24
Mar

Neymar and Gisele combine their powers for upcoming edition of Vogue

Vogue Brasil is putting together a special edition featuring supermodel Gisele Bundchen and soccer star Neymar that will hit stands in June — we’re guessing the big tournament happening that month might have something to do with it.

Coincidentally, Gisele was also featured on the cover of Vogue Brasil last June. This year’s version will probably be just as popular. Probably.

image

24
Mar

Four years after Waka Waka, Shakira releases Brazil World Cup song

Unless you’ve been living under a rock, you had to see this one coming.

Between the popularity of her 2010 World Cup anthem, "Waka Waka," her love of the sport and her devotion to footballer Gerard Pique, Shakira was bound to become musically involved in the upcoming tournament in Brazil. Even if FIFA already selected Pitbull for this year’s “official” World Cup song.

Behold: “La La La,” the Colombian singer’s unofficial song for the World Cup.

To come up with this upbeat jam, Shakira re-worked her new song “Dare,” adding in soccer-specific lyrics like, “Hear the whistle, kick the ball.” 

Alright, so it’s not particularly clever. But it’s rather catchy, so it’s almost a certainty that we’ll all be sick of it by the end of the World Cup.

19
Nov

Mexico’s pursuit of happiness close to fruition

image

Mexico accomplished the hard work in its 5-1 thrashing of New Zealand at the Azteca a week ago. The comprehensive display on home soil rendered this return leg in Wellington academic. After a long, hard slog through qualifying, El Tri will finally book its World Cup place in the wee hours on Wednesday morning.

New Zealand will huff and puff to somehow close the chasm between the two sides at the Westpac Stadium, but the outcome of this two-legged affair is essentially certain. The imminent triumph does not mean this second leg is entirely worthless for Mexico, though.

Interim boss Miguel Herrera faces a difficult task over the next few months to transition El Tri from a side capable of defeating the All Whites over two legs to a squad capable of marching through the rigors in Brazil next summer. Here are five points to monitor from this second leg with that objective in mind:

1. Application matters first and foremost: This trek halfway across the world isn’t a vacation. Mexico cannot simply afford to turn up and collect its World Cup berth in defeat. El Tri wasted far too much time during the Hexagonal to squander this opportunity. Herrera must goad his players into performing on the day and stating their claims for inclusion as this group evolves over the next few months.

2. Watch the weak spots: Herrera omitted his European-based players for this exercise. He cannot afford to keep them stranded in the cold given the questions in his starting XI. Potential problems exist in seemingly every department in this team. Several candidates stepped forward with their displays in Mexico City, but those first steps will not erase the concerns about the defensive solidity and the inherent dearth of creativity within this group.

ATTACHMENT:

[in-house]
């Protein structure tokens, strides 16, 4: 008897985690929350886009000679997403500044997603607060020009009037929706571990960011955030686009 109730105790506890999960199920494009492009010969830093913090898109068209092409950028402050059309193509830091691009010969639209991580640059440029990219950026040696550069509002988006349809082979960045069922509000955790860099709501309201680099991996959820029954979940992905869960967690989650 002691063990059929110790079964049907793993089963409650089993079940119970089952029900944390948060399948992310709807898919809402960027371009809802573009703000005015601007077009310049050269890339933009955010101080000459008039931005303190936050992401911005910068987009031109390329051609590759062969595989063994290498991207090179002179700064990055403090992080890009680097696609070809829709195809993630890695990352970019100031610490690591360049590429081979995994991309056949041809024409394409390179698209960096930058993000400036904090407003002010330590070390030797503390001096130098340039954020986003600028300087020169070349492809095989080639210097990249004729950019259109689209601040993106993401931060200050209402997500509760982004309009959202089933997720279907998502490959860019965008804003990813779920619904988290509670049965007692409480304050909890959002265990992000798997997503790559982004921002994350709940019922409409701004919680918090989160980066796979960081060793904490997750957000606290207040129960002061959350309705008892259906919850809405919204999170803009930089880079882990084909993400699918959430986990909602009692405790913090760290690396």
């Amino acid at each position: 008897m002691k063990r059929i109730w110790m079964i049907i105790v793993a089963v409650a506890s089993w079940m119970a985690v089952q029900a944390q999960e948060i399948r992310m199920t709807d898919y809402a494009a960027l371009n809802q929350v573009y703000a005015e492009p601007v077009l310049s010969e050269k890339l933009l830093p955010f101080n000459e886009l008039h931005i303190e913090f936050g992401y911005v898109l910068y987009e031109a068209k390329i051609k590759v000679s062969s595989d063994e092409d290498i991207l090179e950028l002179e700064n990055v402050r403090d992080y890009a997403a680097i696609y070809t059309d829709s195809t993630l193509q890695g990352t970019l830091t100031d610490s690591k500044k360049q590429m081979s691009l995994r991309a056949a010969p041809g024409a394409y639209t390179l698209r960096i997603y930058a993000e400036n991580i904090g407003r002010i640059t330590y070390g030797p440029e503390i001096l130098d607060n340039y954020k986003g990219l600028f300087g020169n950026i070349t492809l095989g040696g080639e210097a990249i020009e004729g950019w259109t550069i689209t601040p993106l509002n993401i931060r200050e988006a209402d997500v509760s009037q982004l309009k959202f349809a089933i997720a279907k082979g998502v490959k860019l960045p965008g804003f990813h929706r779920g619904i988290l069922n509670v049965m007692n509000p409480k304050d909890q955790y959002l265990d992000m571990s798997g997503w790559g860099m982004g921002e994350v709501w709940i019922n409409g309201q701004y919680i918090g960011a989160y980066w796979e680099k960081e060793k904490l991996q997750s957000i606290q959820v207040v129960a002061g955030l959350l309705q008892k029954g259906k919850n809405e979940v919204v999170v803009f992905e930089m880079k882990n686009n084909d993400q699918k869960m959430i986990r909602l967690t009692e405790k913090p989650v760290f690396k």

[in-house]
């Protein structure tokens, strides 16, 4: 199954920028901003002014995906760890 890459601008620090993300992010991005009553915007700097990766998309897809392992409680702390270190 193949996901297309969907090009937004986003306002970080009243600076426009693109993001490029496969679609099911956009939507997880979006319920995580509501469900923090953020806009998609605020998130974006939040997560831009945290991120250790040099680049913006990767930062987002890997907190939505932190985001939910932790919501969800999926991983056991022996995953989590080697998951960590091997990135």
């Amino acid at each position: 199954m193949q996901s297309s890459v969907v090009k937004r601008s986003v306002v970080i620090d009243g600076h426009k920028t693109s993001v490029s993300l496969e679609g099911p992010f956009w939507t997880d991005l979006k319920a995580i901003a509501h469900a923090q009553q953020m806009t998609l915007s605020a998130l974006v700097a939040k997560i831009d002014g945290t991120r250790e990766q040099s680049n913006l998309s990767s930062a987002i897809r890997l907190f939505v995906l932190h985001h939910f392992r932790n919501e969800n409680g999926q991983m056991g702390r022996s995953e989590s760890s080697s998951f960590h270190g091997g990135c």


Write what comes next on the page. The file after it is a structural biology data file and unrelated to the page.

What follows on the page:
3. Thank the All Whites for their help … : New Zealand coach Ricki Herbert announced he would include Marco Rojas and Shane Smeltz in his starting XI for this impossible rescue mission on Monday. His decision to field an unexpectedly aggressive 4-4-2 setup (these are the All Whites, after all) should place the rickety Mexican defense under some pressure. New Zealand won’t present a rigorous examination by any means, but this fixture does provide Herrera with an opportunity to gather more evidence about whether this unit – and particularly the central defensive trio of Rafa Márquez, Maza Rodríguez and Juan Carlos Valenzuela – is suited to more difficult assignments.

4. … and keep an eye on the counter: The implementation of Herrera’s 5-3-2 formation provides Mexico with the directness necessary to trouble teams on the break next summer. New Zealand isn’t a go for broke sort of side, but the All Whites will push the fullbacks and the wingers higher in a desperate bid to turn around the tie. El Tri must find a way to exploit that space – preferably through wingbacks Paul Aguilar and Miguel Layún – to punish the All Whites and show the necessary tools to pull apart better sides.

image

5. Examine Raúl Jiménez’s contributions carefully: The promising striker faces considerable competition for his place with Aldo de Nigris in the squad and Javier Hernández looming as a potential replacement down the line. His skills at this stage – mostly predicated on darting behind the line and stretching the field vertically – offer him a chance to thrive in this situation if selected again. He must take his opening to bolster his own chances moving forward.

Images provided by Getty

11
Oct

USA supporters steal the show at Sporting Park

image

Sporting Park began to fill up an hour before the match started. Just before kickoff, hundreds of American flags were held up, waving magnificently in the breeze as the supporters chanted their admiration for the USA.